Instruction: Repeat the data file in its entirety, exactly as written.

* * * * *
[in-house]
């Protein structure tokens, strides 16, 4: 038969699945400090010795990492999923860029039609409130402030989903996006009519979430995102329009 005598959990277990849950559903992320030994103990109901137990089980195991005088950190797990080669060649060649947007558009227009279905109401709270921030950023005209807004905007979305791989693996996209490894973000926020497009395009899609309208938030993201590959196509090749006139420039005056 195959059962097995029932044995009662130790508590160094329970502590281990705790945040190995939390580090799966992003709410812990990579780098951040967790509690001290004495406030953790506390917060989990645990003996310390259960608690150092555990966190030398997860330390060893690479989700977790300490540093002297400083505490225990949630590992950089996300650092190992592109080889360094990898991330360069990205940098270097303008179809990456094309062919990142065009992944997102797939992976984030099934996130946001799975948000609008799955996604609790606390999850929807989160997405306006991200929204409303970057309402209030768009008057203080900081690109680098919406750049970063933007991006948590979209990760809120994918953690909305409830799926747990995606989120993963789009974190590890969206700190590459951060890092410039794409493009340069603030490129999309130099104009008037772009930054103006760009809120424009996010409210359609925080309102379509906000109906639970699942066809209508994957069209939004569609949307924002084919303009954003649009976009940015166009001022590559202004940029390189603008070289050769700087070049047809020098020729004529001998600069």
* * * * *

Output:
[in-house]
């Protein structure tokens, strides 16, 4: 038969699945400090010795990492999923860029039609409130402030989903996006009519979430995102329009 005598959990277990849950559903992320030994103990109901137990089980195991005088950190797990080669060649060649947007558009227009279905109401709270921030950023005209807004905007979305791989693996996209490894973000926020497009395009899609309208938030993201590959196509090749006139420039005056 195959059962097995029932044995009662130790508590160094329970502590281990705790945040190995939390580090799966992003709410812990990579780098951040967790509690001290004495406030953790506390917060989990645990003996310390259960608690150092555990966190030398997860330390060893690479989700977790300490540093002297400083505490225990949630590992950089996300650092190992592109080889360094990898991330360069990205940098270097303008179809990456094309062919990142065009992944997102797939992976984030099934996130946001799975948000609008799955996604609790606390999850929807989160997405306006991200929204409303970057309402209030768009008057203080900081690109680098919406750049970063933007991006948590979209990760809120994918953690909305409830799926747990995606989120993963789009974190590890969206700190590459951060890092410039794409493009340069603030490129999309130099104009008037772009930054103006760009809120424009996010409210359609925080309102379509906000109906639970699942066809209508994957069209939004569609949307924002084919303009954003649009976009940015166009001022590559202004940029390189603008070289050769700087070049047809020098020729004529001998600069």